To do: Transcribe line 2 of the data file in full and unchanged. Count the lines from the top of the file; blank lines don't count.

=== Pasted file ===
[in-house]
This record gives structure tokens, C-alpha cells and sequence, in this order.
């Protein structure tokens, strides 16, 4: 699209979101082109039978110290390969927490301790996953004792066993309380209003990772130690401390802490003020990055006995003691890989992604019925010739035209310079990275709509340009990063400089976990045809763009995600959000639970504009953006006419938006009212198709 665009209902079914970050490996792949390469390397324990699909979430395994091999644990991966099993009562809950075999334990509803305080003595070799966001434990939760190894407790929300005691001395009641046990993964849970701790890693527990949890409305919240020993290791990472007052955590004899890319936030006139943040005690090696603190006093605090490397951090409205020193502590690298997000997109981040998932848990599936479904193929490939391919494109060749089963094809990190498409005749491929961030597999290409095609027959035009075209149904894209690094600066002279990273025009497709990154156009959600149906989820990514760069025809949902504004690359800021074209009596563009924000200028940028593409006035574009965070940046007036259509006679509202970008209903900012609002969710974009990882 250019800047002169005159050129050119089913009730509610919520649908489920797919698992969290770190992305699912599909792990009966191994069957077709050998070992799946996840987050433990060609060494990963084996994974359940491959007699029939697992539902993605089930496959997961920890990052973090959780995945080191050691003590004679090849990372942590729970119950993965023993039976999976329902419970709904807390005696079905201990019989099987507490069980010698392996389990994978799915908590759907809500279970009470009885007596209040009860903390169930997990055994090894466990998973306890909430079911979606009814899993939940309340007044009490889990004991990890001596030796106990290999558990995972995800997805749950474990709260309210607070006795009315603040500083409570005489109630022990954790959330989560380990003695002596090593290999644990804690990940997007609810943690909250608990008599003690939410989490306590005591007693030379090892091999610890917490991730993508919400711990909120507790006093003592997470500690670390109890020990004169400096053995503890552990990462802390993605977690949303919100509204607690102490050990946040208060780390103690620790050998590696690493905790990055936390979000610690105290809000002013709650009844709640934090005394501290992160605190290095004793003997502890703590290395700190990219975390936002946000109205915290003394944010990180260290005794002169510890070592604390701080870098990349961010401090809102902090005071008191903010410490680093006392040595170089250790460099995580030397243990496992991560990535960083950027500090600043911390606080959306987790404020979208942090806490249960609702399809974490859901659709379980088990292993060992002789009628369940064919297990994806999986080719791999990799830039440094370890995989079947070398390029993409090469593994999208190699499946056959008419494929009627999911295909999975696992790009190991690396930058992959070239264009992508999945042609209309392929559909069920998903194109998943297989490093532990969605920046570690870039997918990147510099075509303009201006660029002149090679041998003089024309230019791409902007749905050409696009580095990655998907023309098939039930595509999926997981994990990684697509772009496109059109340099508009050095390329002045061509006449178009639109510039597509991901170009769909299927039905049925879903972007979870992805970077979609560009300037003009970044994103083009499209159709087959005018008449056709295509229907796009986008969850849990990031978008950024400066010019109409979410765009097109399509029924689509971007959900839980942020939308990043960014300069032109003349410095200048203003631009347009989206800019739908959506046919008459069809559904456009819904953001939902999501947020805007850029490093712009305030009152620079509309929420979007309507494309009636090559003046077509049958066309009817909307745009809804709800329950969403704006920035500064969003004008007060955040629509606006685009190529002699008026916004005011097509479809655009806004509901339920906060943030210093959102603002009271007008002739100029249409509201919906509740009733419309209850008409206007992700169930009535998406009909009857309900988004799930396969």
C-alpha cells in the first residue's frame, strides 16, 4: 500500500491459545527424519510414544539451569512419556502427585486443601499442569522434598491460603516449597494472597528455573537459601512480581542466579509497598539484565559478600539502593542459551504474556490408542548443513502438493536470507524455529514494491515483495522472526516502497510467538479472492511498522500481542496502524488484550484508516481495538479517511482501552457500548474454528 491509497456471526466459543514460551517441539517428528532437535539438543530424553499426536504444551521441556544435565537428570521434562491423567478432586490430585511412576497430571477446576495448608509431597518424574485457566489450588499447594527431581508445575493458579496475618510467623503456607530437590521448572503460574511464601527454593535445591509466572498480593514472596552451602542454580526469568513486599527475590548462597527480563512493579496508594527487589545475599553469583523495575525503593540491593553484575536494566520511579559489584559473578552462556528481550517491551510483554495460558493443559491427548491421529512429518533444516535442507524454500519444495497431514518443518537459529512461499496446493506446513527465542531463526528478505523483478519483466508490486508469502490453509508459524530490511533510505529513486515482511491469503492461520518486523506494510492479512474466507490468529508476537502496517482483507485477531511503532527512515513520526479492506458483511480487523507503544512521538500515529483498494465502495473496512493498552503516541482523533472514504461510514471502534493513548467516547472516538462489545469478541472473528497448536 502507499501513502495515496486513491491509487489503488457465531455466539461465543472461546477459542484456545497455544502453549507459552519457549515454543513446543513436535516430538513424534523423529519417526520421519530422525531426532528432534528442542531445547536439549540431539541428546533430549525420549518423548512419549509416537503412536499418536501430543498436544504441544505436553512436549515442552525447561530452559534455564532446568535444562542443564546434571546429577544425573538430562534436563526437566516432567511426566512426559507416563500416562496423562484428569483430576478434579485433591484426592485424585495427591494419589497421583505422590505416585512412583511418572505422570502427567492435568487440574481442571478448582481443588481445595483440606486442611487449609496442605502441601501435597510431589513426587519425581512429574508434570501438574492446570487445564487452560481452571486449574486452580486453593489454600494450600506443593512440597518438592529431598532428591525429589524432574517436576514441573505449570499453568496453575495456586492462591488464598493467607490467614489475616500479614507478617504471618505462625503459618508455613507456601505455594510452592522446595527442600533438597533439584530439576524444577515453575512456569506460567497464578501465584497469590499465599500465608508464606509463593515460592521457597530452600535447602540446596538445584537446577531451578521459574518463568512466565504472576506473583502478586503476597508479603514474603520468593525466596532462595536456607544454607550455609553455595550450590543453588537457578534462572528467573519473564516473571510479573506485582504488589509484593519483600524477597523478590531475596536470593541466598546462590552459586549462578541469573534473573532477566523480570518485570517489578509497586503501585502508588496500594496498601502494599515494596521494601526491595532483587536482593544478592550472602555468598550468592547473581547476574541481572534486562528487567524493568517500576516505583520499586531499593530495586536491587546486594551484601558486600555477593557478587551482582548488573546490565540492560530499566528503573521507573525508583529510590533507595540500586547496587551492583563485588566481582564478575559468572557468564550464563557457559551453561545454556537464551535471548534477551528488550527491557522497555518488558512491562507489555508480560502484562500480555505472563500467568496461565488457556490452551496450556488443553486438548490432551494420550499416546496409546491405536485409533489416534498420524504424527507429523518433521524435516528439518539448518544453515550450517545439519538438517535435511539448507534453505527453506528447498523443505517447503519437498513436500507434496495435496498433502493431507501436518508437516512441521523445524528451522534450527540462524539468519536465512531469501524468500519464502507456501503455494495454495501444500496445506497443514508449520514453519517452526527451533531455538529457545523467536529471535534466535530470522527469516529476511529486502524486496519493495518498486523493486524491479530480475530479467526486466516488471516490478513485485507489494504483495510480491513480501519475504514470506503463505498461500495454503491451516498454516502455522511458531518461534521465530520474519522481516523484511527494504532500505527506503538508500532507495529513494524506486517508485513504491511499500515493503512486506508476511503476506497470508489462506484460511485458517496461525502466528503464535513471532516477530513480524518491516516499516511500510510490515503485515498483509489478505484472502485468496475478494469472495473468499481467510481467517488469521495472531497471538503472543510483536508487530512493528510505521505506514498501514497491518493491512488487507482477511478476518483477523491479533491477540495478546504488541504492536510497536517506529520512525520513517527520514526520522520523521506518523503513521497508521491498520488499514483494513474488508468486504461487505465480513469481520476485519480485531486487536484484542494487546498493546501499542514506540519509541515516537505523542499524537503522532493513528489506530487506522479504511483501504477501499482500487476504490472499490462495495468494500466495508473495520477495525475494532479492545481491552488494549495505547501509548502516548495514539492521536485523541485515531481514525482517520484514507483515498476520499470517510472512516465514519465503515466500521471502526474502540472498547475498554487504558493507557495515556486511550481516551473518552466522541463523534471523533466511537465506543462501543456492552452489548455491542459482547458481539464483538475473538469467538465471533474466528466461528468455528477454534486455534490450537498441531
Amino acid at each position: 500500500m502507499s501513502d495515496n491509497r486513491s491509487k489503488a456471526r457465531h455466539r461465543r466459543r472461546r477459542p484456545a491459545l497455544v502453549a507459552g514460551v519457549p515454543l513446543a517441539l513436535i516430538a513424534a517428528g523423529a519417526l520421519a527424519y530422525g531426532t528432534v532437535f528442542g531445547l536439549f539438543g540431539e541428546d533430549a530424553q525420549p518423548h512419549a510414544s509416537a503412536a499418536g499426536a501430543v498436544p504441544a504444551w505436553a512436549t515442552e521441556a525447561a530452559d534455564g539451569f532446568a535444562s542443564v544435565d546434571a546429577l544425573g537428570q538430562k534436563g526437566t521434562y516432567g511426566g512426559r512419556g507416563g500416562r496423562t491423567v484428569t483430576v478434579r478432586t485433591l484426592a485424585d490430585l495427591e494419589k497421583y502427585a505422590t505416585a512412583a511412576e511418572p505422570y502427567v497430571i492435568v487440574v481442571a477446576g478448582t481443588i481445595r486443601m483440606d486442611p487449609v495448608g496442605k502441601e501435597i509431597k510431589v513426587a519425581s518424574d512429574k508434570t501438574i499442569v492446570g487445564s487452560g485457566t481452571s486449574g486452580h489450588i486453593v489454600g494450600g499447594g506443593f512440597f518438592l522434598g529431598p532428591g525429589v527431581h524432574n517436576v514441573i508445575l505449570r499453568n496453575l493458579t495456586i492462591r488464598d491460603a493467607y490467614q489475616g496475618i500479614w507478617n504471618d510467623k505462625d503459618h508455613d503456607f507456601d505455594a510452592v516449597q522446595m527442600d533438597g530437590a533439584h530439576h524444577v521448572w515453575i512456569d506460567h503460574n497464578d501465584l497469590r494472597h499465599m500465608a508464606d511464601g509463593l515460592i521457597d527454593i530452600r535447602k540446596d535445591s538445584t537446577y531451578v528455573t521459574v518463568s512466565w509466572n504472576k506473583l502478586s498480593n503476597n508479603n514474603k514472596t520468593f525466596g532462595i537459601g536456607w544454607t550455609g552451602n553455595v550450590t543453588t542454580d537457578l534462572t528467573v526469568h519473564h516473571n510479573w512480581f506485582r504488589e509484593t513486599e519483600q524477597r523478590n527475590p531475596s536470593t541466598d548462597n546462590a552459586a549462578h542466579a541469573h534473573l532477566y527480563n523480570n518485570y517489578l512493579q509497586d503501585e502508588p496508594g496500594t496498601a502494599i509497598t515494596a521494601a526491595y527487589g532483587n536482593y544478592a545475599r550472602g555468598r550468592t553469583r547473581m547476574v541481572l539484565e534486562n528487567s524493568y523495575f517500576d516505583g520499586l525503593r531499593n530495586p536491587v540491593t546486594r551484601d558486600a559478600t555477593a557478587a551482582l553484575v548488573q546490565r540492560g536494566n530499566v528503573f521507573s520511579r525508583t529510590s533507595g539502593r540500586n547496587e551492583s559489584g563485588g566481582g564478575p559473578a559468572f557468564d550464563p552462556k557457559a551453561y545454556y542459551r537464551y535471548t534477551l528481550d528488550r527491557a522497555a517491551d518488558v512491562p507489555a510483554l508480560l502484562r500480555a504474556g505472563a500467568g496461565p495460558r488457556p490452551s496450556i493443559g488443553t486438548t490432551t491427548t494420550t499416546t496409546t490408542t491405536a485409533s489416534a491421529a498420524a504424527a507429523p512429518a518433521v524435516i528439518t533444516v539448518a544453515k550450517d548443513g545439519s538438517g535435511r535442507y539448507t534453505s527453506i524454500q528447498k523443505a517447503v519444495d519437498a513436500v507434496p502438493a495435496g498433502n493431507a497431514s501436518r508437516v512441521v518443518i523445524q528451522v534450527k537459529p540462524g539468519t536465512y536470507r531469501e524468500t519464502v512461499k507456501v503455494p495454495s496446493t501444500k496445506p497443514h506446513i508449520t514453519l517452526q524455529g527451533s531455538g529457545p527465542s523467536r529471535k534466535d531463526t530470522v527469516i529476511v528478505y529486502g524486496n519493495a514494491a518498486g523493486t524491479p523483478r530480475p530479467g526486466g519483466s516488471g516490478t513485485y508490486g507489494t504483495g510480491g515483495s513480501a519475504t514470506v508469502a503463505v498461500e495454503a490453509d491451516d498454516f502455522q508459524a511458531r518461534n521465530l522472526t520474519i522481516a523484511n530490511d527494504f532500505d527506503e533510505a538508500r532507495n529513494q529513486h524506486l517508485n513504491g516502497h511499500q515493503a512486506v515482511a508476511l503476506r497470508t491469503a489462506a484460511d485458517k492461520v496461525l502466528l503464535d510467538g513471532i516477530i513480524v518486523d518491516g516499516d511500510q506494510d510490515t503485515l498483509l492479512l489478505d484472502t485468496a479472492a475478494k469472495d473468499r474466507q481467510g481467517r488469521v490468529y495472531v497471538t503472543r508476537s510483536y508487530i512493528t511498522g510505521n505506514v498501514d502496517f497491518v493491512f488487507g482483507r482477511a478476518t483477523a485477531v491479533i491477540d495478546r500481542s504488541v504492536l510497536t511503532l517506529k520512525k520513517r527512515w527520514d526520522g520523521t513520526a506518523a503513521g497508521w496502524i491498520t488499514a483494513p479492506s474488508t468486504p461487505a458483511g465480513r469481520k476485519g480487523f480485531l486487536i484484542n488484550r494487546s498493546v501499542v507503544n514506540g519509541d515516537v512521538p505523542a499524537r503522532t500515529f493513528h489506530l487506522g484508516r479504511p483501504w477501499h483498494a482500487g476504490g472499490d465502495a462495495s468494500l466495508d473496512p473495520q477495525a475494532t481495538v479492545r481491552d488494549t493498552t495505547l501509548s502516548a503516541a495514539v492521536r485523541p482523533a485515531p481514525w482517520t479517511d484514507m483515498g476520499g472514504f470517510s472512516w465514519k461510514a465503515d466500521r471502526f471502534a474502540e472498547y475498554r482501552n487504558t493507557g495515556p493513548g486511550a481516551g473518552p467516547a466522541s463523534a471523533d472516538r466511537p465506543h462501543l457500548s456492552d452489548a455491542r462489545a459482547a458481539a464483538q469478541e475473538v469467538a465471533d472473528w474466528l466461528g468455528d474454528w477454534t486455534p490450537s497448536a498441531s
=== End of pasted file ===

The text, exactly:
This record gives structure tokens, C-alpha cells and sequence, in this order.